Future Pasts: The Analytic Tradition in Twentieth-Century Philosophy
Juliet Floyd, Sanford Shieh
Oxford University Press, Aug 30, 2001 - Philosophy - 480 pages
This collection of previously unpublished essays presents a new approach to the history of analytic philosophy--one that does not assume at the outset a general characterization of the distinguishing elements of the analytic tradition. Drawing together a venerable group of contributors, including John Rawls and Hilary Putnam, this volume explores the historical contexts in which analytic philosophers have worked, revealing multiple discontinuities and misunderstandings as well as a complex interaction between science and philosophical reflection.
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Bolzano Frege and Husserl on Reference and Object DAGFINN FOLLESDAL
Ernst Mach at the Crossroads of TwentiethCentury Philosophy JAAKKO HINTIKKA
Truth and Propositional Unity in Early Russell THOMAS RICKETTS
Husserl and the Linguistic Turn CHARLES PARSONS
Number and Ascriptions of Number in Wittgensteins Tractatus JULIET FLOYD
Heideggers Response to Skepticism in Being and Time EDWARD H MINAR
Sure Path of a Science Kant in the Analytic Tradition SUSAN NEIMAN
NonNegotiable Demands Metaphysics Politics and the Discourse of Needs NAOMI SCHEMAN
Language as Social Software ROHIT PARIKH
Silences Noises Voices STANLEY CAVELL
Meaning Rigidity and Modality SANFORD SHIEH
Epistemology and Science in the Image of Modern Philosophy Rorty on Descartes and Locke GARY HATFIELD
Formal Losses GERALD E SACKS
A Reminiscence JOHN RAWLS
Confessions of a Confirmed Extensionalist WV QUINE
Tolerance and Analyticity in Carnaps Philosophy of Mathematics MICHEAL FRIEDMAN
The Defensible Province of Philosophy Quines 1934 Lectures on Carnap PETER HYLTON
Hans Reichenbach Realist and Verificationist HILARY PUTNAM
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accepted according acts actual analytic answer appear apply argue argument arithmetic assertion attempt begin believe called Cambridge Carnap claim clear conception concern consider contain criticism definition determined discussion distinction example existence experience expressions fact formal Frege function give given Heidegger hereafter hold Husserl idea important interest interpretation Intuition issue judgment Kant kind knowledge language later laws least linguistic logical mathematics matter meaning metaphysics mind names natural nonsense notation notion object operation particular perception philosophy position possible present principle problem proof properties propositions purely question Quine reading reality reason reference relation remarks requires rules Russell Russell's seems semantics sense sentences signs simply standard structure suggests Syntax theory things thought tion Tractatus traditional true truth turn understanding University Press variable Wittgenstein writings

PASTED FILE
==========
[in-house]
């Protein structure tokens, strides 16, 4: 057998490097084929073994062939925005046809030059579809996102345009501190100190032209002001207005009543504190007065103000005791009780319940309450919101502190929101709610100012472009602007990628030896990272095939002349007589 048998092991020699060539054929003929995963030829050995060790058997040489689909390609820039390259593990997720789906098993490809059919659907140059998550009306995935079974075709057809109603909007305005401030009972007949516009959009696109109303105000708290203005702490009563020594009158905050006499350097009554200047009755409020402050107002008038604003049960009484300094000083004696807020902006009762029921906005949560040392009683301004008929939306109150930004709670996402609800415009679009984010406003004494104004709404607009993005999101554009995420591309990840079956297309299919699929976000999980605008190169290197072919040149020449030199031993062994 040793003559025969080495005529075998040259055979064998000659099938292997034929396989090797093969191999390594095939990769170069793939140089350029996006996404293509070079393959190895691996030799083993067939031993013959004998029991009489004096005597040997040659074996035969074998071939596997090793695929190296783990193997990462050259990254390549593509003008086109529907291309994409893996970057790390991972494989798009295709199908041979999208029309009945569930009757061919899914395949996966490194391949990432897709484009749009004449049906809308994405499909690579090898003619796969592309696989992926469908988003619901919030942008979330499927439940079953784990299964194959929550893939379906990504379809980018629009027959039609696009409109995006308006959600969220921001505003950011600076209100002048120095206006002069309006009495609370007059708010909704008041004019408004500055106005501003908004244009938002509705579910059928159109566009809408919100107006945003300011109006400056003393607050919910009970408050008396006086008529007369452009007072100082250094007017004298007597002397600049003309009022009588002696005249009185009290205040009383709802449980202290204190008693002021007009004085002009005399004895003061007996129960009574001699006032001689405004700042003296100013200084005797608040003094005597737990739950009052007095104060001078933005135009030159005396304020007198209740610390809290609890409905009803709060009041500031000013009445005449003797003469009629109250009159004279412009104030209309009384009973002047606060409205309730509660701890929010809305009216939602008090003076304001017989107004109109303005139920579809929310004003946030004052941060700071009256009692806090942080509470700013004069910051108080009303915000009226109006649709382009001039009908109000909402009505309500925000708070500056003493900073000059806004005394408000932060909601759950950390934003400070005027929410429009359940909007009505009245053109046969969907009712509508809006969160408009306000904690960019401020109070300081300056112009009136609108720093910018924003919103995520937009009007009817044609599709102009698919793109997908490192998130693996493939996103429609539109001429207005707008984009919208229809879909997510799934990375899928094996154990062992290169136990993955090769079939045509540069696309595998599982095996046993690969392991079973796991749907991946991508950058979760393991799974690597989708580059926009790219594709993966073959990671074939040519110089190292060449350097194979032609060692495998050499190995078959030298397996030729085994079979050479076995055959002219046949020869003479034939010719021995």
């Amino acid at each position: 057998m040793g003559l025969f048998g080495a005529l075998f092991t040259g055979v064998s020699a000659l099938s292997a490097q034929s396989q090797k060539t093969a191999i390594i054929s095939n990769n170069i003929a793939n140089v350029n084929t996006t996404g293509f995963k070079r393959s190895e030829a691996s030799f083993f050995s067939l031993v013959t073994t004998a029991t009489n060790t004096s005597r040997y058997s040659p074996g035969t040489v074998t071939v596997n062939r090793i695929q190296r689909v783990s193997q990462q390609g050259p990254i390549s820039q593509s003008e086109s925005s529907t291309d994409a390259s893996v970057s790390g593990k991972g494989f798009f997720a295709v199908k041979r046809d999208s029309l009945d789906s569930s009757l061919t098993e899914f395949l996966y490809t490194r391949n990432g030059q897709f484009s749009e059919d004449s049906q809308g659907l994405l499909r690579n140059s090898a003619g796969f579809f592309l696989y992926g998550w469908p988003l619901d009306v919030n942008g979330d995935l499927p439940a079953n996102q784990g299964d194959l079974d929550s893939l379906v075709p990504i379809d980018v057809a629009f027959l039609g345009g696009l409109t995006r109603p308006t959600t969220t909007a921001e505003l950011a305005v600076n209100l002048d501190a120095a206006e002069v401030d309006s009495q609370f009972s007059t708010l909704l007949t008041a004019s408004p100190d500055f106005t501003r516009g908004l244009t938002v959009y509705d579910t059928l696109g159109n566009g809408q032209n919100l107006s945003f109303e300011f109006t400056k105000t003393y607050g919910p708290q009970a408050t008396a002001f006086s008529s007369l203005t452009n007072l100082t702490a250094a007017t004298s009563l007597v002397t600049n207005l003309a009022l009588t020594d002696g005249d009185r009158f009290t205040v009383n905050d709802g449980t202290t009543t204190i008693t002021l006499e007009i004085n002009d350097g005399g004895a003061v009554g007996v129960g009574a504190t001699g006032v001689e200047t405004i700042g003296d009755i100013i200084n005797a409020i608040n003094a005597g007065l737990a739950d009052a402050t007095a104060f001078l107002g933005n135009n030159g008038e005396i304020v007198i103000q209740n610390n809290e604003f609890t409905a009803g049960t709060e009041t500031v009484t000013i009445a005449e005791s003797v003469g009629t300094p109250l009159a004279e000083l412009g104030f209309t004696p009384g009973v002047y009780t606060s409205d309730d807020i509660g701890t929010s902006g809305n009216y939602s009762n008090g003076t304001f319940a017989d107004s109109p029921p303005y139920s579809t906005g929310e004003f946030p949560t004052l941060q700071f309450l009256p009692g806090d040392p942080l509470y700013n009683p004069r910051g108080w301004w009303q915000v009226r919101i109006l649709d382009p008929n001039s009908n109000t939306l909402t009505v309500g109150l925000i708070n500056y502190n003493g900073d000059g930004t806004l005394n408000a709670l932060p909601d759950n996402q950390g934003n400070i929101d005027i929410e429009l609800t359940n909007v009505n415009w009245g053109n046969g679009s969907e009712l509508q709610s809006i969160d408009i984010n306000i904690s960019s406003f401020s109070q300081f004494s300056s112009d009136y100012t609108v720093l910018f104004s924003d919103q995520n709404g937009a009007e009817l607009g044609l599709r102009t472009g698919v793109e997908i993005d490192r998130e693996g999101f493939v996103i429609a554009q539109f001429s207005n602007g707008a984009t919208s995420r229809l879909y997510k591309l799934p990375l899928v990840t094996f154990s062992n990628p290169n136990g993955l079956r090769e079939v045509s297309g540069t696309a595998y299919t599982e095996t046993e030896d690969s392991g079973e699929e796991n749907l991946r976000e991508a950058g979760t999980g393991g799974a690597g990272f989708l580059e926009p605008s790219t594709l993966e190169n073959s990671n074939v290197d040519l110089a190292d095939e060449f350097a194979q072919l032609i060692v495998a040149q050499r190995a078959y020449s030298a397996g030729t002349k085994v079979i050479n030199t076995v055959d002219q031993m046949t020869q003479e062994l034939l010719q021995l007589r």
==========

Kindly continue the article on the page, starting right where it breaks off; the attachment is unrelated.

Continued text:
Page 28 - Logic, I should maintain, must no more admit a unicorn than zoology can; for logic is concerned with the real world just as truly as zoology, though with its more abstract and general features.
Page 43 - My propositions serve as elucidations in the following way: anyone who understands me eventually recognizes them as nonsensical, when he has used them - as steps - to climb up beyond them. (He must, so to speak, throw away the ladder after he has climbed up it.) He must transcend these propositions, and then he will see the world aright.
Page 45 - Philosophy aims at the logical clarification of thoughts. Philosophy is not a body of doctrine but an activity. A philosophical work consists essentially of elucidations. Philosophy does not result in 'philosophical propositions', but rather in the clarification of propositions.